Republican Candidates’ Debate in New Hampshire: Few Surprises; Impressive Participants, Save the Moderator
–Richard E. Vatz
Just a few observations on the CNN Republican presidential candidate debate, some evidenced-based and some mostly impressionistic:
1. Good Lord: what ever happened to the serious, issue-centered John King I used to love to watch? Over and over and over and over, he emitted noises as each candidate gave his or her answers. The intent appeared to be to communicate his (King’s) dissatisfaction with the responsiveness of the answer or the length of the answer. He did this after a few seconds for the vast majority of the answers. He then introduced irrelevant touchy-feely questions (called “This or That — to learn more about our candidates” — really dumb and even more invalid than dumb) which was like a splash of cold water on the good, crisp answers of the participants. Elvis or Johnny Cash? C’mon John…if there’s humor, it will flow naturally. Bring back the old John King. He improved a little in the second half of the debate.
2. Each candidate was true to form. Libertarian Rep. Ron Paul was consistent, but why not ask him about his stunning statement that he would not have attacked Osama bin Laden at his compound? I do, though, like the participation of a serious Constitutionalist in a Republican debate to remind us of how debate starting points have shifted significantly to the left.
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3. Former Speaker Newt Gingrich did not explain in any convincing way why his castigating of Paul Ryan’s Medicare plan as “social engineering” was justified, saying he was only warning that if the American people initially oppose a plan, maybe Republicans should do so. Yeah, that’s leadership. But give Gingrich his due: he is informed, articulate and often makes necessary insights.
4. Gov. Mitt Romney was not convincing regarding the lack of a contradiction between Romneycare and Obamacare. He said the president’s health care plan creates many more taxes and defunds Medicare, and Romney supports “state-centric” programs. Why does that speak to the relative irresponsibility of Obama’s plan, except in scope? You ought to see how irresponsible Romneycare is on the open wallet for psychiatric care for the “worried well.” To be fair, on other issues Gov. Romney sounded authoritative and articulate and presidential. He has my vote…as soon as he convinces me on his credibility on health care.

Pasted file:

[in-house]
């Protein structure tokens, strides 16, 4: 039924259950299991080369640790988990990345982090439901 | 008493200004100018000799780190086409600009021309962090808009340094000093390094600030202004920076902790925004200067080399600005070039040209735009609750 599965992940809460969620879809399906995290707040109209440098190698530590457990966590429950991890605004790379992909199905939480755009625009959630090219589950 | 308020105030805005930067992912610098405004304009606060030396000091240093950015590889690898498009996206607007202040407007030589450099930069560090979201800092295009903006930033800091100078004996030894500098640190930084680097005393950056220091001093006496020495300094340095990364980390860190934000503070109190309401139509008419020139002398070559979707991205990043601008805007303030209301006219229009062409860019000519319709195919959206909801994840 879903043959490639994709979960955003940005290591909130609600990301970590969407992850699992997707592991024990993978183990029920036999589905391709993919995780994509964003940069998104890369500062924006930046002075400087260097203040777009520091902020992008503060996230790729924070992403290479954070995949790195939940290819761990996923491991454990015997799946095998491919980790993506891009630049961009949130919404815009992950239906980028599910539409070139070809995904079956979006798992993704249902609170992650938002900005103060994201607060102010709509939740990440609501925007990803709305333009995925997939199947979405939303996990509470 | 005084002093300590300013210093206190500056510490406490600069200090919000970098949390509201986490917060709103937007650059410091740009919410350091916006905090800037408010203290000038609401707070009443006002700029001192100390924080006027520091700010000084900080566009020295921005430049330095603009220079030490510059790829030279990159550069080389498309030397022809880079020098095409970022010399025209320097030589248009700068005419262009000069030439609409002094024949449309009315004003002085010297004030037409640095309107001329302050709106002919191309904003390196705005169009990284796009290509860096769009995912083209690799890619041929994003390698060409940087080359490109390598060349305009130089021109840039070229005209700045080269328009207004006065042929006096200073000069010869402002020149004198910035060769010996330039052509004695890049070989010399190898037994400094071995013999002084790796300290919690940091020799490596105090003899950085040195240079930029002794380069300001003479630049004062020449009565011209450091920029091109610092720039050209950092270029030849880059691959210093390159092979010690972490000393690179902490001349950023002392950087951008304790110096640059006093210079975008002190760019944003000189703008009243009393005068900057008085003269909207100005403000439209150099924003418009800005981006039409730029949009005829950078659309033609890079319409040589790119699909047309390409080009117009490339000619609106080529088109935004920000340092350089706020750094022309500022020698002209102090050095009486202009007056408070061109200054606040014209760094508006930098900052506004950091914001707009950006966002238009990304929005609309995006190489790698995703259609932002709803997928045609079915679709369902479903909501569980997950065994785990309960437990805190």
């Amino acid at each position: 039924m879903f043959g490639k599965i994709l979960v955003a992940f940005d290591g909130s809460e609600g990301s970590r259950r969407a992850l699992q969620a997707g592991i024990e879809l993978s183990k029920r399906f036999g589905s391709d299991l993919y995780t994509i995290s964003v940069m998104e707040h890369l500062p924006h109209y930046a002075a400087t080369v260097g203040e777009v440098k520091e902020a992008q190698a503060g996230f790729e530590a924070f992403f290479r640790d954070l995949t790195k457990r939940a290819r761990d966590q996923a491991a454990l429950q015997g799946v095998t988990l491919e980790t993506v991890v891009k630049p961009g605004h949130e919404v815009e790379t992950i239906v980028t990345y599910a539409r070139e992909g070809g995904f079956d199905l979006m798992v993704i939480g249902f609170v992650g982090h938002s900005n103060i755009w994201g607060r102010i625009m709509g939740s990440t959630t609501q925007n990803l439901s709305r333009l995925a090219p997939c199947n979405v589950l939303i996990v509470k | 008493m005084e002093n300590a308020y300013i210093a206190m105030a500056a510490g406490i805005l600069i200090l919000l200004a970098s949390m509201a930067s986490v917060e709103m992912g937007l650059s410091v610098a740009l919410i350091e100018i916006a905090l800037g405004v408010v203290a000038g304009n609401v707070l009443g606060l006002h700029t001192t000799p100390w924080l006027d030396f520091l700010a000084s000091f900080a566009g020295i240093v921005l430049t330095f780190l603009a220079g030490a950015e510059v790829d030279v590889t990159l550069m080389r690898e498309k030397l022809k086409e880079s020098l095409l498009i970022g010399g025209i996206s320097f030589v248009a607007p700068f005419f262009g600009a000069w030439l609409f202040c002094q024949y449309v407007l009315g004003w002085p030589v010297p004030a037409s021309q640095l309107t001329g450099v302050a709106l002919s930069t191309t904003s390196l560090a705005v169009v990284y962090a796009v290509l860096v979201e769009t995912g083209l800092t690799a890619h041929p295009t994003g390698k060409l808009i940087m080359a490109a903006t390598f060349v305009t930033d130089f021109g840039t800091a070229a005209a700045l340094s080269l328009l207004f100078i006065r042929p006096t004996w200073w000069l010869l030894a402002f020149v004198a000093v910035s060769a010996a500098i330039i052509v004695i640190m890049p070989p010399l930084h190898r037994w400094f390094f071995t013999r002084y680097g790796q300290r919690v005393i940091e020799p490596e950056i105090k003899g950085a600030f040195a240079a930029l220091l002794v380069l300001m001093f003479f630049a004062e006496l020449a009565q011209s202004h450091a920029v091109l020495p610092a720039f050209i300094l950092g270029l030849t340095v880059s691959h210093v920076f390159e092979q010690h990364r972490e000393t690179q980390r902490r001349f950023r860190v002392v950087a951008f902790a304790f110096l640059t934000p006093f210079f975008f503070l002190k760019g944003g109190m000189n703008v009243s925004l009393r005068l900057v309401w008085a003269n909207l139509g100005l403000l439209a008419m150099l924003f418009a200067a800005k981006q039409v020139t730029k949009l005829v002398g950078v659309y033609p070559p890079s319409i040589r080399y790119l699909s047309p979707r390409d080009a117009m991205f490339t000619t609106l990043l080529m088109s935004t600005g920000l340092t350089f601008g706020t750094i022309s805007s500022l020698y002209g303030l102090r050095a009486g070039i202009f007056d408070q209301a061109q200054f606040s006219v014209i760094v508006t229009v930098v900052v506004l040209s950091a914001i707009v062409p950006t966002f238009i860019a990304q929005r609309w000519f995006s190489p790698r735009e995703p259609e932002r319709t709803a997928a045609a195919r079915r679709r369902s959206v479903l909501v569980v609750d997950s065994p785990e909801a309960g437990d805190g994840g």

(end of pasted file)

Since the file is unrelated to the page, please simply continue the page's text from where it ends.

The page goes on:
5. Gov. Tim Pawlenty continues to impress…did he imply unrealistic optimism with his rhetoric wanting to assume 5% annual economic growth? Yes, but why would any reasonable disinterested observer find this dispositive? He was clear, informed, and consistent in his opposition to Obama policies.
6. Rep. Michele Bachmann was surprisingly cool, clear and articulate. She is not going to be the Republican presidential nominee, but she is a bright, thoughtful woman. She is capable of the surprising, off-the-wall comment, but she was impressive in this debate.
7. Radio host Herman Cain, Ron Paul and Rick Santorum have never shown a hint of significant support for a presidential run. They should not have been in this debate, although I do think Rep. Paul adds significantly to the discussion (see above).
8. A plea to whoever determines topics and formats: do not have debates last more than an hour or at most one and one-half hours. And please get to foreign policy before the last 16% of a debate, if you’re serious. There were hints of interesting lines of argument that were given insufficient time to be developed. Gov. Pawlenty made a firm, compelling argument for internationalism, but then King never got back to him. Rep. Bachmann and Speaker Gingrich made interesting cautionary statements regarding blind policy-making in Libya…but there was little follow-up. Perhaps some of the “This or That” time could have been added to foreign policy consideration or some time from the questionably worthy abortion component of the debate. Or maybe some screening of value-free questions, such as “What have you learned in the last two hours” from King or, from a questioner, what about the fact that the American people think the Republicans present a weak field? Dear reader, what could anyone say of value to such time-wasting questions?
Overall verdict: no surprises; insufficiently good clash due to too many candidates and poor moderation by a formerly talented moderator. Still, the candidates with a chance of getting the
nomination — Romney and Pawlenty — did generally well, and slightly more so Pawlenty.
–Dr. Vatz teaches political rhetoric at Towson University